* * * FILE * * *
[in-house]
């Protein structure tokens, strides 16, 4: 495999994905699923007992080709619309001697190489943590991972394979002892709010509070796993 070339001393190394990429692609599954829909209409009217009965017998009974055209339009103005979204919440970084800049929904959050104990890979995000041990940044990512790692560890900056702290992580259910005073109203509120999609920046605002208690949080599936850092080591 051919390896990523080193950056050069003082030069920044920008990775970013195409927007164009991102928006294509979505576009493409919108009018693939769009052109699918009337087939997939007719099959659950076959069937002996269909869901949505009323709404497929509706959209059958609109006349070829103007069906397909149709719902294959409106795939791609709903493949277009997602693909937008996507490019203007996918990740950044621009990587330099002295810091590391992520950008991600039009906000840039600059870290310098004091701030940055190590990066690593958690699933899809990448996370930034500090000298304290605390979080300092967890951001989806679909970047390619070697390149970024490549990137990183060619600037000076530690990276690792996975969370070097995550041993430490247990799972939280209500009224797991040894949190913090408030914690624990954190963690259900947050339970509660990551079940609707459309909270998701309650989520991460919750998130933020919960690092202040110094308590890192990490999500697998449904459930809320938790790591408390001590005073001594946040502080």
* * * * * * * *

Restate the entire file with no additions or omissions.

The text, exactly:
[in-house]
């Protein structure tokens, strides 16, 4: 495999994905699923007992080709619309001697190489943590991972394979002892709010509070796993 070339001393190394990429692609599954829909209409009217009965017998009974055209339009103005979204919440970084800049929904959050104990890979995000041990940044990512790692560890900056702290992580259910005073109203509120999609920046605002208690949080599936850092080591 051919390896990523080193950056050069003082030069920044920008990775970013195409927007164009991102928006294509979505576009493409919108009018693939769009052109699918009337087939997939007719099959659950076959069937002996269909869901949505009323709404497929509706959209059958609109006349070829103007069906397909149709719902294959409106795939791609709903493949277009997602693909937008996507490019203007996918990740950044621009990587330099002295810091590391992520950008991600039009906000840039600059870290310098004091701030940055190590990066690593958690699933899809990448996370930034500090000298304290605390979080300092967890951001989806679909970047390619070697390149970024490549990137990183060619600037000076530690990276690792996975969370070097995550041993430490247990799972939280209500009224797991040894949190913090408030914690624990954190963690259900947050339970509660990551079940609707459309909270998701309650989520991460919750998130933020919960690092202040110094308590890192990490999500697998449904459930809320938790790591408390001590005073001594946040502080």